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Questions About Insulin for and from Your Doctor

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Where should I inject the insulin?

There are some factors to consider when deciding where to inject. Most people select the abdomen since it’s an easily accessible region. Your insulin shot will work fastest if you inject it into the stomach (be sure to stay at least 2 inches from the belly button). But you can also inject insulin into your arms, thighs, or buttocks. Ask your doctor or diabetes educator to show you the right way to inject, including how to keep your needle and skin clean to prevent infections. Also learn how to rotate the injection site so you don't develop hard, fatty deposits under the skin from repeated injections.

How will insulin interact with other medicines I'm taking?

Low blood sugars caused by insulin can be intensified by some medications. Tell your doctor all of the medicines you're taking -- even drugs you bought without a prescription.  

What can I eat while taking insulin?

Ask your doctor for dietary recommendations to help your insulin work most effectively. Find out how much food to eat at each meal, which types of foods are best for you to eat, whether you need to have snacks, and at what times to eat. If you drink alcohol, ask your doctor whether you can continue to drink while taking insulin, and if so, how much alcohol is safe to drink.

What is my target blood sugar level?

Ask your doctor how often you need to check your blood sugar level using your blood glucose meter. Find out your target blood sugar range before and after meals, as well as at bedtime. For most people with diabetes, the targets are:  

  • 70 to 130 mg/dL before meals
  • Less than 180 mg/dL 1 to 2 hours after the start of a meal

Ask what to do if your blood sugar isn't staying within range, and how often you need to have your A1C level tested.

What side effects could I have from the insulin?

Insulin can have side effects, most commonly low blood sugar and weight gain. Ask your doctor what side effects you might have, and what to do if you experience them.

How should I store my insulin?

Most insulin manufacturers recommend storing insulin in the refrigerator, but injecting cold insulin can be uncomfortable. Make sure it’s at room temperature before injecting. Ask your doctor whether to store your insulin in the fridge or at room temperature. Also find out how long your insulin will last, and how to tell if it has gone bad.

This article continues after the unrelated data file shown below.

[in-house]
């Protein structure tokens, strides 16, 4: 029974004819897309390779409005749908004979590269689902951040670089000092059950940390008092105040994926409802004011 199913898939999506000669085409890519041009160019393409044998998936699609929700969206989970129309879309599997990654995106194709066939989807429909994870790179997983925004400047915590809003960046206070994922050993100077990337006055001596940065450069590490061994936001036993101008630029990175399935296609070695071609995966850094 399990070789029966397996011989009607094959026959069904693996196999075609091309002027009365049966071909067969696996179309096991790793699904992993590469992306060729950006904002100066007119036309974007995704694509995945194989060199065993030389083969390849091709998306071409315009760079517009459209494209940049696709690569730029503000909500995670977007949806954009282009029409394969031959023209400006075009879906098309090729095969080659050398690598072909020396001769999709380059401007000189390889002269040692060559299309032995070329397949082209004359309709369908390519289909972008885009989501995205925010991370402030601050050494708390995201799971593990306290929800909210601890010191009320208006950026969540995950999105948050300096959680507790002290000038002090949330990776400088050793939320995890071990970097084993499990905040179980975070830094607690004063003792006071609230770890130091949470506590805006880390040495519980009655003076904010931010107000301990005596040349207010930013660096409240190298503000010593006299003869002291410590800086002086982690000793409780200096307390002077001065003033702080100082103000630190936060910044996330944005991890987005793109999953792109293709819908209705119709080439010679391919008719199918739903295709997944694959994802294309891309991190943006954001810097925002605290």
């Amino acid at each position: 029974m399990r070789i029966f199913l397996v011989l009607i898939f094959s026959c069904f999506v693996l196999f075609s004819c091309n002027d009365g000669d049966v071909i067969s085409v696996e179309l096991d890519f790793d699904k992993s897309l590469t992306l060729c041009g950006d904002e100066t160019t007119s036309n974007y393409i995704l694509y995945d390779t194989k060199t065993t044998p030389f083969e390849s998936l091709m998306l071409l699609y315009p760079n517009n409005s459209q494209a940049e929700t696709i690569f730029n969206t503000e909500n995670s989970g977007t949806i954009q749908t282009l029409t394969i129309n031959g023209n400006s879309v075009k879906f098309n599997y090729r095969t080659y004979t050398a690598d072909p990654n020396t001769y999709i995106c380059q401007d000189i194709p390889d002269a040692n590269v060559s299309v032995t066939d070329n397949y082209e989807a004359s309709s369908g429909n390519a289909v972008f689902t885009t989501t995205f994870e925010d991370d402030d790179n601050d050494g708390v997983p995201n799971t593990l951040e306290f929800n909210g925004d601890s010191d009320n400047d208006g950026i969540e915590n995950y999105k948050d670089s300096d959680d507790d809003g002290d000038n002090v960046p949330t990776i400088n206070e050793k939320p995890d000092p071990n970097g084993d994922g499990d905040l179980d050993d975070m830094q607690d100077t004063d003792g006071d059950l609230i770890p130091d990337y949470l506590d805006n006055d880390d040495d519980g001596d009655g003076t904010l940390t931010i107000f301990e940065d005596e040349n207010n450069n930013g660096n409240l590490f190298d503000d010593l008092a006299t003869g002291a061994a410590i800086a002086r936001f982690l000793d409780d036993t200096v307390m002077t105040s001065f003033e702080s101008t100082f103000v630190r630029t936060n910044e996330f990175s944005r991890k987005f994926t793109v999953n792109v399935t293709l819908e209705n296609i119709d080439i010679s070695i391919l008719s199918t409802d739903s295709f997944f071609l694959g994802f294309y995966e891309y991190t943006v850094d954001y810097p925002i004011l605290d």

Can I reuse syringes?

Reusing syringes can lower your costs. Ask your doctor whether you can safely reuse your syringes, and how to keep them clean to prevent infection. If you throw out your syringes after each use, learn how to safely dispose of them.

WebMD Medical Reference

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If the level is below 70 or you are experiencing symptoms such as shaking, sweating or difficulty thinking, you will need to raise the number immediately. A quick solution is to eat a few pieces of hard candy or 1 tablespoon of sugar or honey. Recheck your numbers again in 15 minutes to see if the number has gone up. If not, repeat the steps above or call your doctor.

People who experience hypoglycemia several times in a week should call their health care provider. It's important to monitor your levels each day so you can make sure your numbers are within the range. If you are pregnant always consult with your health care provider.

Congratulations on taking steps to manage your health.

However, it's important to continue to track your numbers so that you can make lifestyle changes if needed. If you are pregnant always consult with your physician.

Your level is high if this reading was taken before eating. Aim for 70-130 before meals and less than 180 two hours after meals.

Even if your number is high, it's not too late for you to take control of your health and lower your blood sugar.

One of the first steps is to monitor your levels each day. If you are pregnant always consult with your physician.

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